Sunday, April 24, 2011

ARM C++ libraries

Short answer:

Add -fno-exception -ffunction-sections -fdata-sections to the compiler command line
Add -lstdc++ -Wl,--gc-sections to the linker command line

So now we have our main program translated into C++. This mostly involved just cleaning up some warnings and using extern "C" where we needed. Now it's C++, but still not object oriented.

So, we take our four separate but similar sensor handling code blocks and make them all inherit from a common sensor ancestor.

By the way, if you want to learn object-oriented philosophy, I found it much easier to learn in Java. This is mostly because everything is an object, and there are no other ways to do things like there are in C with pointers and especially function pointers. Once you have learned the philosophy, it is easy to apply to any object-oriented language. You just have to learn how to say in your new language what you wanted to say in Java.

So, we write our new sensor base class, our specific accelerometer, gyro, compass, etc, derived classes, get it all to compile, and now it won't link. The linker is whining about not being able to find various vtables.

It turns out that when you start actually using objects, you have to include a new library, libstdc++. This usually means changing your makefile. In my case, my makefile is derived from the one which came from the Sparkfun Logomatic firmware, and the needed switches were already there, just commented out.

CPLUSPLUS_LIB = -lstdc++

This makes the linker pull in everything it needs to support inheritance and polymorphism. Now the vtables exist, and it compiles! Yay!

But now the final firmware is almost twice the size. Yukari is the code intended to go on the AVC, while Candace is the code intended for the rocketometer.

ProgramSize in hexSize in decimal
Yukari - C code only0x1a1f8107000
Candace - C++ code0x19xxx[1]~107000
Candace - Objects0x2a764173924

[1] I didn't get an exact measurement when it was in C++ with no objects, but it was similar in size to Yukari

Where did all that extra 80k come from? On a logomatic, it doesn't matter quite so much, but it's still a pain. So, what is all this extra code (and especially data)? Exception handling. I think in particular it is called the unwind tables, and includes among other things the name of each and every function in your program, along with demangler code, error message printing code, and stack backtrace code. This is a feature which is wound all through Java, but kind of bolted onto the side of C++. You don't need to use it, and I imagine in an embedded system, you mostly can't use it. I know that I don't.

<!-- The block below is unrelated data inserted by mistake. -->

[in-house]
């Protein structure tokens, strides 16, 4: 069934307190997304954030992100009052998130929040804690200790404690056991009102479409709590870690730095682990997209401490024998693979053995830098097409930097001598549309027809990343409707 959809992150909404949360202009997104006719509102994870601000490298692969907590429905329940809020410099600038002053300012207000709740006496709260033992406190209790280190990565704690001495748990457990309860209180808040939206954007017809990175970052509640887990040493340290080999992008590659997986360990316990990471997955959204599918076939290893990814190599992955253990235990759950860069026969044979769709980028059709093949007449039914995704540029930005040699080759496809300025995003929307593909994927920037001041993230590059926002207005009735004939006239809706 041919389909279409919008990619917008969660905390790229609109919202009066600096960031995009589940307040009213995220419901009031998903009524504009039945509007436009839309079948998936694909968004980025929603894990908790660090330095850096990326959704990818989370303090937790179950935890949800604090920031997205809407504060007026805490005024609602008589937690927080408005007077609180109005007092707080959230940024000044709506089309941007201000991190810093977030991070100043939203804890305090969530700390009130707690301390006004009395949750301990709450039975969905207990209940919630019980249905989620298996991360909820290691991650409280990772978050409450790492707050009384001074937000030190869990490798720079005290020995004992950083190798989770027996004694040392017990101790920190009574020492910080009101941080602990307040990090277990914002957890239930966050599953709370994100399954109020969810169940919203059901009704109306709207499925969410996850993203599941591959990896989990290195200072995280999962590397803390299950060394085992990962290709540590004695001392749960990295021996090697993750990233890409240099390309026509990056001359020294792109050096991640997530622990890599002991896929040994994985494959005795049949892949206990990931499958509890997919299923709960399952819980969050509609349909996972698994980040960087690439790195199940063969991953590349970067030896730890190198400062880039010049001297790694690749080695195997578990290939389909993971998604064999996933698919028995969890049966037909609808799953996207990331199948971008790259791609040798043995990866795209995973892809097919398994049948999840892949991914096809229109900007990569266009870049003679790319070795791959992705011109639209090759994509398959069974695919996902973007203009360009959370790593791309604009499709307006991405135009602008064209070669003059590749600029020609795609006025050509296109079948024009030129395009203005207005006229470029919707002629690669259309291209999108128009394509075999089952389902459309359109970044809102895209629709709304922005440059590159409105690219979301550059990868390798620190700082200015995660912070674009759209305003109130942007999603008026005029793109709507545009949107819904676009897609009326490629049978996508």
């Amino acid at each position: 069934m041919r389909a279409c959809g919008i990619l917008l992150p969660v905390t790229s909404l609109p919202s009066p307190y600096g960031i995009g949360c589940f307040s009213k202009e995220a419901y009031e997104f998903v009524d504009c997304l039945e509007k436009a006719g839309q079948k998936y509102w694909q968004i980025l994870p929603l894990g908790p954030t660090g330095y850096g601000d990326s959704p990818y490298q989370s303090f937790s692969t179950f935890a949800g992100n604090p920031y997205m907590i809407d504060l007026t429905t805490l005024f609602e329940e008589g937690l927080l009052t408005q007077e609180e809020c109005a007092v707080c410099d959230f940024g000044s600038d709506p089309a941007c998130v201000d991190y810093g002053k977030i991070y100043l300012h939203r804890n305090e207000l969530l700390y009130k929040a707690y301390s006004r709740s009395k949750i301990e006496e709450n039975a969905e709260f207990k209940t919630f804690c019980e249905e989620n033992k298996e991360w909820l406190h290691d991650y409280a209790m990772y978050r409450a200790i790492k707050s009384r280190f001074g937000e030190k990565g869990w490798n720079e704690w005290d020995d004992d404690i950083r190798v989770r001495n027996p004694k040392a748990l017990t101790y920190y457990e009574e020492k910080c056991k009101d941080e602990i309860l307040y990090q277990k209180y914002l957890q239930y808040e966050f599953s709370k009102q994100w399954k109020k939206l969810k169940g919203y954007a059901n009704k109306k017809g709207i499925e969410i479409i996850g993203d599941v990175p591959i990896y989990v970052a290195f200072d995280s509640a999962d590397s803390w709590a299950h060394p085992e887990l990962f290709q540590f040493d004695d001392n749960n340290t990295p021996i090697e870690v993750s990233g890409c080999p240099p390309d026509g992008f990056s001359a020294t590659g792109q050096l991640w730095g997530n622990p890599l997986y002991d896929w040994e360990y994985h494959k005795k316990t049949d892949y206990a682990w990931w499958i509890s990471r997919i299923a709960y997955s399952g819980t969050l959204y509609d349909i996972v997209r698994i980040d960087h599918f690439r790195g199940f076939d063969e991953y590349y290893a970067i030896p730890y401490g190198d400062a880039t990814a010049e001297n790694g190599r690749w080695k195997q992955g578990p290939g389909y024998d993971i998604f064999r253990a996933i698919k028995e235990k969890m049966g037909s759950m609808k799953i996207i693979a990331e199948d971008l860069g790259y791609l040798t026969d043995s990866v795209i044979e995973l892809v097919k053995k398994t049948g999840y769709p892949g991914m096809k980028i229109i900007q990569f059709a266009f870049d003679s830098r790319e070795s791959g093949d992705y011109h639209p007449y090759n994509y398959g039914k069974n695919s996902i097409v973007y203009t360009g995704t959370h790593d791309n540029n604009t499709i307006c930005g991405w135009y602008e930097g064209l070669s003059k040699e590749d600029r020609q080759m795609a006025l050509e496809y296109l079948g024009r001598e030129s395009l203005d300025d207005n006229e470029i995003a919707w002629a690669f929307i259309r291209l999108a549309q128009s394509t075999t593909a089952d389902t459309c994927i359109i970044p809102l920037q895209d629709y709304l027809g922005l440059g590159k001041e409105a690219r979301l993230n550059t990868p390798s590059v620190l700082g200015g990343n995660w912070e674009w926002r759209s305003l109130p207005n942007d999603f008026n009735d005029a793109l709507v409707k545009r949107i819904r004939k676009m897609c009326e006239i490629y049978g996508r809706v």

So we can just turn off the exception system, right? Well, yes and no. First, let's just add that -fno-exceptions flag. It turns out that there was such a flag in my makefile all along. It also has -fno-rtti. I don't know what that does, but we will take these two flags as a unit.

FlagsSize in hexSize in decimal
-fno-exceptions -fno-rtti0x2a6c0173760

A measly couple of hundred bytes. What if we told it to not generate unwind tables specifically?

FlagsSize in hexSize in decimal
above plus -fno-unwind-tables0x2a6c0173760

Exactly the same size.

But Arduino uses C++ and doesn't fill memory to overflowing with these tables. What is it doing? Let's see. For compiling, it has -ffunction-sections and -fdata-sections, and to link it has -Wl,--gc-sections. What this is doing is telling the compiler to put each and every function into its own section in the object file, instead of the usual bundle everything into the .text section, and putting the data for each function, and each global variable, into its own section. Then it tells the linker to garbage-collect sections, that is, remove sections from the final executable which are never used. Does this work?

FlagsSize in hexSize in decimal
above plus -ffunction-sections -fdata-sections0x2aae0174816
above plus -Wl,--gc-sections0x1738495108

That's got it! Yes, I admit the code is rather heavy, but it includes among other things, a 3600 entry sine table. It fits, and it doesn't have the gross bloat that the unwind tables added. Apparently since this is smaller than Yukari, there must have been some dead code there that this section garbage-collect removed.

The linker provides a convenient map file which tells among other things, which sections were not included at all. Some of these are things I know were dead code, and some others I know were used. What seems to be happening is that these functions are used only in one module and the compiler decided to inline all actual uses of the function. It also wrote a standalone function, but the linker saw that nothing used it.

Some strangeness: I had a function with static local variables. That function pulled in symbols called "guard" and "unguard" and those pulled in tons of unwind stuff. I then pulled them out into static constants outside the function, then pulled them back in as static local variables, and then there was no guard and no code bloat.

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